5 powerful actions for promoting equity at your child’s school
Imagine three children come to a table to have lunch. One child is seated and ready to eat. Another child is also seated, but their chair is unstable, and they worry it might break. The other child has no seat at all. Now, imagine the table represents the classroom, and lunch represents the educational curriculum. Of those children, only one of them has what they need to take in what they were given without barriers negatively impacting the experience. Equality says to make sure each child has the same amount of time to eat and is served the same lunch. Equity, however, ensures each person has the resources they need to address those barriers first.
Parents can play an important part in the work that needs to be done to achieve equity in schools, says Cheryl Broadnax, former school superintendent for Cincinnati Public Schools and senior director of district improvement at StriveTogether. “This work must be done with having real parent-student-community conversations that generate real solutions to the barriers, and they must be acted upon and measured for success,” she says.
Here are five ways you can help build equity in your school district whether you have time, money or connections.
1. Consider the most marginalized students first
“Well-meaning parents can create really inequitable situations for students,” says Kathryn Broullire, high school teacher in the Washington, D.C. metropolitan area and mother of two. For example, Broullire says parents might coordinate a field trip that requires students to pay an admission fee. “It could be a nominal fee for most families, but for some families, it's not possible,” she says. “Not only does this put the student in a position of not being able to attend yet another educational opportunity, but it outs them as being the kid who can't afford the field trip.”
As parents, we are naturally accustomed to advocating for our own children, but Broullire says parents, namely those with social connections, should shift their mindsets to the needs of the most marginalized students when they have the opportunity to make decisions for the classroom. Broullire suggests parents involved in decision-making or who are a part of the parent-teacher-student association, for example, check those decisions by asking a few questions: “How would a BIPOC student respond to the decision the PTSA just made? An LGBTQ student? A student in poverty?” If the answer is “not favorably” or creates yet another obstacle for marginalized students, it’s an inequitable decision.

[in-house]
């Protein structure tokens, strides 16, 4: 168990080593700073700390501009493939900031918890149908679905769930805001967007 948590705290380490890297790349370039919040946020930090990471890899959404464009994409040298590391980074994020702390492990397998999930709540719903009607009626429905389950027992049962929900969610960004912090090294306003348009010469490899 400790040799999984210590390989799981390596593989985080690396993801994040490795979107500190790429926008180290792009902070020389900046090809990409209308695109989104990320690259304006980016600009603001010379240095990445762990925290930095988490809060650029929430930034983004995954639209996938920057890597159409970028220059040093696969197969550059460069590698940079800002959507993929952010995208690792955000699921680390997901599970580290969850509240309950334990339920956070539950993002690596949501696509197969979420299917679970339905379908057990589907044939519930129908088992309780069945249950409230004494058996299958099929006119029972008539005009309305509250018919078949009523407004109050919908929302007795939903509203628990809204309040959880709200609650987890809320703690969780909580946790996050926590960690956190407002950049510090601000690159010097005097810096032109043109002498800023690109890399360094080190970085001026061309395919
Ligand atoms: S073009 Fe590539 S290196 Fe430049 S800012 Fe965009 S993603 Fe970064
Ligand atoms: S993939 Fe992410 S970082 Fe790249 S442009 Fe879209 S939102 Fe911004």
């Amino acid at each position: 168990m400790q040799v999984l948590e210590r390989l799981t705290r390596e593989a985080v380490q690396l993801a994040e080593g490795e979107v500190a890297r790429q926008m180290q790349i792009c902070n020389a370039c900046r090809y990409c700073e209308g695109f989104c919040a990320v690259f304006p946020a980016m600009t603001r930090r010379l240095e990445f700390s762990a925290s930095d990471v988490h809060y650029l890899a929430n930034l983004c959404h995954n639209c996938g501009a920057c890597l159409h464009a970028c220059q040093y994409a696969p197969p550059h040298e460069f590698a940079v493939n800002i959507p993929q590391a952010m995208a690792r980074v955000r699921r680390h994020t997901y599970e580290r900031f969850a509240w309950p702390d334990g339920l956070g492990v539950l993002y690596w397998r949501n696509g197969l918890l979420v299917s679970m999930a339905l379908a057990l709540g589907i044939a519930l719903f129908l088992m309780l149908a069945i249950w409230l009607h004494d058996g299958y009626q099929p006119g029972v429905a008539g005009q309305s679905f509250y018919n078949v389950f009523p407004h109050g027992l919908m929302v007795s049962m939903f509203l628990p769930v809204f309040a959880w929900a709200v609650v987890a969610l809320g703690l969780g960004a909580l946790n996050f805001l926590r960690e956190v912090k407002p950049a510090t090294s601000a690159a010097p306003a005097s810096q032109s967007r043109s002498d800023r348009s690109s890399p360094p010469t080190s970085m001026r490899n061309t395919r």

2. Pay it forward
Schools in the U.S. receive little funding from the federal government. For the most part, states are left to decide how school districts are funded. The most popular formula for school funding involves property taxes. In districts where a large proportion of low-income and students of color live, less money is allocated to schools for experienced teachers, books and other resources. In short, when it comes to the quality of an education, money matters.
Parents can contribute to or start fundraisers that put grant money directly to families in need of computers or other equipment, books, internet access and even child care. The least complicated way to donate directly to families in need is by starting a mutual aid fund. Mutual aid funds, usually in the form of an online spreadsheet or platform, allow people to list their hardships and needs, and people looking to give can search and choose a family to donate to. Parents can also start or use mutual aid funds to donate food, clothes, or books and other school supplies.
Wherever there are financial barriers to education, money is a welcome way to break them down. Even on an individual level, Broullire says parents can make a difference by paying it forward. “One of the biggest ways parents who have the resources can create equitable environments is to donate money to those who don't have the same opportunities,” she says. “This can be handled in a sensitive, appropriate way. If you pay for private SAT tutoring, for example, consider paying for another student who isn't able to pay for that course.” Broullire suggests coordinating such donations through school counselors, who are aware of which students are in need and can confidentially match the earmarked donation with the appropriate student.
3. Donate your time
“As a mom of four who is also trying to grow her own business, time is my most precious resource, and I often need to remind myself how important it is to make time to be an active participant in my children's schooling,” says Alexandra Fung, CEO of Upparent, who lives in the Chicago metropolitan area.